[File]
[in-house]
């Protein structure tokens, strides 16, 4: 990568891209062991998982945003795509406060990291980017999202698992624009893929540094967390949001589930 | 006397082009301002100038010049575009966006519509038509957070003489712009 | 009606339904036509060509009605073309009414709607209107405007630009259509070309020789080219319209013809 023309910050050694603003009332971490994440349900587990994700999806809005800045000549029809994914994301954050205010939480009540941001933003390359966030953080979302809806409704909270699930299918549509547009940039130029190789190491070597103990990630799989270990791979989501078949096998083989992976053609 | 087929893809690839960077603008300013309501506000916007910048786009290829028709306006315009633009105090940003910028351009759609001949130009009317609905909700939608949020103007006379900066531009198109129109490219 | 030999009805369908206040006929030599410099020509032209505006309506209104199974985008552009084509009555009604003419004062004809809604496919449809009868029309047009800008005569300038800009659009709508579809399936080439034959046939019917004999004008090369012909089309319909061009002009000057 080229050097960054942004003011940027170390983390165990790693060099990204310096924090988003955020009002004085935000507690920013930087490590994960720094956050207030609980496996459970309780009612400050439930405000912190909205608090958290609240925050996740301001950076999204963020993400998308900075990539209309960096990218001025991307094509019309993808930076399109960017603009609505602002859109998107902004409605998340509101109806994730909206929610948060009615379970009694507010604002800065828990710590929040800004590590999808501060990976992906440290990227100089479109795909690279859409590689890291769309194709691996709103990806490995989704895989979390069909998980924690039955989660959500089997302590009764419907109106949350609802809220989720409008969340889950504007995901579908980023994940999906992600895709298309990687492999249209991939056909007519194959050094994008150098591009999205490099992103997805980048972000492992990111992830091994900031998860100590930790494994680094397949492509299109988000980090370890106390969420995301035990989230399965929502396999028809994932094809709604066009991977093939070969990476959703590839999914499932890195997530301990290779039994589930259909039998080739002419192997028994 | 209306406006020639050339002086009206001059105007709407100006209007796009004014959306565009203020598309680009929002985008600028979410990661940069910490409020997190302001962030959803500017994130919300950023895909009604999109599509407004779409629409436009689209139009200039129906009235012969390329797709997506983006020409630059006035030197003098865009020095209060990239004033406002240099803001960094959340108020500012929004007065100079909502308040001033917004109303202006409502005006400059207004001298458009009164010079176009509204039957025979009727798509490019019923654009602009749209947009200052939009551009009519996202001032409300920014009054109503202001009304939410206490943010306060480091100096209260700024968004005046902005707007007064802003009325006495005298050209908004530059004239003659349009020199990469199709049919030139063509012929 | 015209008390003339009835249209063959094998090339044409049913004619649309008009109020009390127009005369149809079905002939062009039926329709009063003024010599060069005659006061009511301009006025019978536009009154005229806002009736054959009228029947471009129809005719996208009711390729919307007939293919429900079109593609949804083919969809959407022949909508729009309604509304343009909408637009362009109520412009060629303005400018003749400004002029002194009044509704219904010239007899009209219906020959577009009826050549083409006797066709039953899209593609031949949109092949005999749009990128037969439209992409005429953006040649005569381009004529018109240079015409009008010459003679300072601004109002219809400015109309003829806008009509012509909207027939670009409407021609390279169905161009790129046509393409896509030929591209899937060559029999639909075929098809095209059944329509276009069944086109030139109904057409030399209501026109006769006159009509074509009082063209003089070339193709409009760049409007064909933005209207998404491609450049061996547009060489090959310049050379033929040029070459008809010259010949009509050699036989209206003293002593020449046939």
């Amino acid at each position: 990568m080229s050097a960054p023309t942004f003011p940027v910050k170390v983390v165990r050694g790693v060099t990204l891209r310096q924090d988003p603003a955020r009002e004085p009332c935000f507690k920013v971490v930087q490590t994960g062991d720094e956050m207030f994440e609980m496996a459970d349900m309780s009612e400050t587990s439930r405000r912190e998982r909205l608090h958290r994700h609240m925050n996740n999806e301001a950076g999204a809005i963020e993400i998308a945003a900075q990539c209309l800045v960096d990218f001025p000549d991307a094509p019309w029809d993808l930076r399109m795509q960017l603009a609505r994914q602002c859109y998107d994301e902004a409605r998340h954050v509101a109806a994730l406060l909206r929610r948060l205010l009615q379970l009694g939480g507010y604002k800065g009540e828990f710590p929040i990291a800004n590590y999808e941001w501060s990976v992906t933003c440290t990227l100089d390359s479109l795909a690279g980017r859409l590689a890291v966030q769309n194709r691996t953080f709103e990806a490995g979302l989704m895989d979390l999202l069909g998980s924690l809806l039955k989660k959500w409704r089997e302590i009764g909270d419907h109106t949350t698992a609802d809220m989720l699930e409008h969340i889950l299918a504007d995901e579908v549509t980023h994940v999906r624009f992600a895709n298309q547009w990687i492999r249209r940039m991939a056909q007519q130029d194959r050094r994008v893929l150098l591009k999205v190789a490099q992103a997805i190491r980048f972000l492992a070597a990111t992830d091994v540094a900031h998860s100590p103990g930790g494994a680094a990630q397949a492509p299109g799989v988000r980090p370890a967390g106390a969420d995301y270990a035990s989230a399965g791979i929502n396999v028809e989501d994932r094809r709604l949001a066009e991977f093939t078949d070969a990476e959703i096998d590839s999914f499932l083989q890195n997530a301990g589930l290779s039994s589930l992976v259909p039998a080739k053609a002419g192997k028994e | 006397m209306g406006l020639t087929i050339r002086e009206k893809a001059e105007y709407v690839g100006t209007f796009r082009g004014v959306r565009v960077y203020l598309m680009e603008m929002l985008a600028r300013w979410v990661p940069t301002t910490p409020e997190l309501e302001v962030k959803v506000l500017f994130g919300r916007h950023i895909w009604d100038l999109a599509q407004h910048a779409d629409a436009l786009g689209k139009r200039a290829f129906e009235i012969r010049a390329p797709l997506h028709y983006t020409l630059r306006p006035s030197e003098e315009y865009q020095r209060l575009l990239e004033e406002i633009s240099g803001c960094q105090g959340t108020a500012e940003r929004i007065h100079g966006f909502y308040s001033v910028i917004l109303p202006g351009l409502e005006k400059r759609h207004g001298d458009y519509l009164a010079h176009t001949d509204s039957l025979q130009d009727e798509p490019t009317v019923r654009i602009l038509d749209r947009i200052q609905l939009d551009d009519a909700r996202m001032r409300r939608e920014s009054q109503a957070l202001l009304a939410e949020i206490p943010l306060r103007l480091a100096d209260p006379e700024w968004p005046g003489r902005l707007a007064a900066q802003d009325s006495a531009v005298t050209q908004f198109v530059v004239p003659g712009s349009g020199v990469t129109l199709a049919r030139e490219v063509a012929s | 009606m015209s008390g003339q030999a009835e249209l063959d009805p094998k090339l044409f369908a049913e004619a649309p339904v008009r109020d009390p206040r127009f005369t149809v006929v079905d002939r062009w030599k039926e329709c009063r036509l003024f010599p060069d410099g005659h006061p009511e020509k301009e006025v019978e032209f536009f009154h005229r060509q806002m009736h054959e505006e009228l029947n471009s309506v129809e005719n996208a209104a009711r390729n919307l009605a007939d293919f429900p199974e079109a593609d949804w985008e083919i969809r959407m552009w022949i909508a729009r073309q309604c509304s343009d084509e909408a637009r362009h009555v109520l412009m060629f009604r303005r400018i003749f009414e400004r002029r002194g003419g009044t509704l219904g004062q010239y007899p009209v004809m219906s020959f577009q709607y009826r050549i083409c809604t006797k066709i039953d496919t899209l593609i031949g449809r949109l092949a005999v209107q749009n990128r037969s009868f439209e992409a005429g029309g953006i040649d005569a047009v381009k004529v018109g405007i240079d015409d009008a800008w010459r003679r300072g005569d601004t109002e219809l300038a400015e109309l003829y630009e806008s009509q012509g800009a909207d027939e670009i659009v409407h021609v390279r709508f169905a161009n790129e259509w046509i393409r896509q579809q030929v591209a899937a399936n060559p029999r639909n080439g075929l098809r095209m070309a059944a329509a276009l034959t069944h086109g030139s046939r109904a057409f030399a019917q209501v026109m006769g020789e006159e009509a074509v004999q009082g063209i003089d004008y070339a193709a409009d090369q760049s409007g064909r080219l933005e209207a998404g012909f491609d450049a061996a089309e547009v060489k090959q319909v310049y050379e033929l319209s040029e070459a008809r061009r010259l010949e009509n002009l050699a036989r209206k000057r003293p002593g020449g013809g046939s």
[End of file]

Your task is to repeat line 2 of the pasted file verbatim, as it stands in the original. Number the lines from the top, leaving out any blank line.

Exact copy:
């Protein structure tokens, strides 16, 4: 990568891209062991998982945003795509406060990291980017999202698992624009893929540094967390949001589930 | 006397082009301002100038010049575009966006519509038509957070003489712009 | 009606339904036509060509009605073309009414709607209107405007630009259509070309020789080219319209013809 023309910050050694603003009332971490994440349900587990994700999806809005800045000549029809994914994301954050205010939480009540941001933003390359966030953080979302809806409704909270699930299918549509547009940039130029190789190491070597103990990630799989270990791979989501078949096998083989992976053609 | 087929893809690839960077603008300013309501506000916007910048786009290829028709306006315009633009105090940003910028351009759609001949130009009317609905909700939608949020103007006379900066531009198109129109490219 | 030999009805369908206040006929030599410099020509032209505006309506209104199974985008552009084509009555009604003419004062004809809604496919449809009868029309047009800008005569300038800009659009709508579809399936080439034959046939019917004999004008090369012909089309319909061009002009000057 080229050097960054942004003011940027170390983390165990790693060099990204310096924090988003955020009002004085935000507690920013930087490590994960720094956050207030609980496996459970309780009612400050439930405000912190909205608090958290609240925050996740301001950076999204963020993400998308900075990539209309960096990218001025991307094509019309993808930076399109960017603009609505602002859109998107902004409605998340509101109806994730909206929610948060009615379970009694507010604002800065828990710590929040800004590590999808501060990976992906440290990227100089479109795909690279859409590689890291769309194709691996709103990806490995989704895989979390069909998980924690039955989660959500089997302590009764419907109106949350609802809220989720409008969340889950504007995901579908980023994940999906992600895709298309990687492999249209991939056909007519194959050094994008150098591009999205490099992103997805980048972000492992990111992830091994900031998860100590930790494994680094397949492509299109988000980090370890106390969420995301035990989230399965929502396999028809994932094809709604066009991977093939070969990476959703590839999914499932890195997530301990290779039994589930259909039998080739002419192997028994 | 209306406006020639050339002086009206001059105007709407100006209007796009004014959306565009203020598309680009929002985008600028979410990661940069910490409020997190302001962030959803500017994130919300950023895909009604999109599509407004779409629409436009689209139009200039129906009235012969390329797709997506983006020409630059006035030197003098865009020095209060990239004033406002240099803001960094959340108020500012929004007065100079909502308040001033917004109303202006409502005006400059207004001298458009009164010079176009509204039957025979009727798509490019019923654009602009749209947009200052939009551009009519996202001032409300920014009054109503202001009304939410206490943010306060480091100096209260700024968004005046902005707007007064802003009325006495005298050209908004530059004239003659349009020199990469199709049919030139063509012929 | 015209008390003339009835249209063959094998090339044409049913004619649309008009109020009390127009005369149809079905002939062009039926329709009063003024010599060069005659006061009511301009006025019978536009009154005229806002009736054959009228029947471009129809005719996208009711390729919307007939293919429900079109593609949804083919969809959407022949909508729009309604509304343009909408637009362009109520412009060629303005400018003749400004002029002194009044509704219904010239007899009209219906020959577009009826050549083409006797066709039953899209593609031949949109092949005999749009990128037969439209992409005429953006040649005569381009004529018109240079015409009008010459003679300072601004109002219809400015109309003829806008009509012509909207027939670009409407021609390279169905161009790129046509393409896509030929591209899937060559029999639909075929098809095209059944329509276009069944086109030139109904057409030399209501026109006769006159009509074509009082063209003089070339193709409009760049409007064909933005209207998404491609450049061996547009060489090959310049050379033929040029070459008809010259010949009509050699036989209206003293002593020449046939």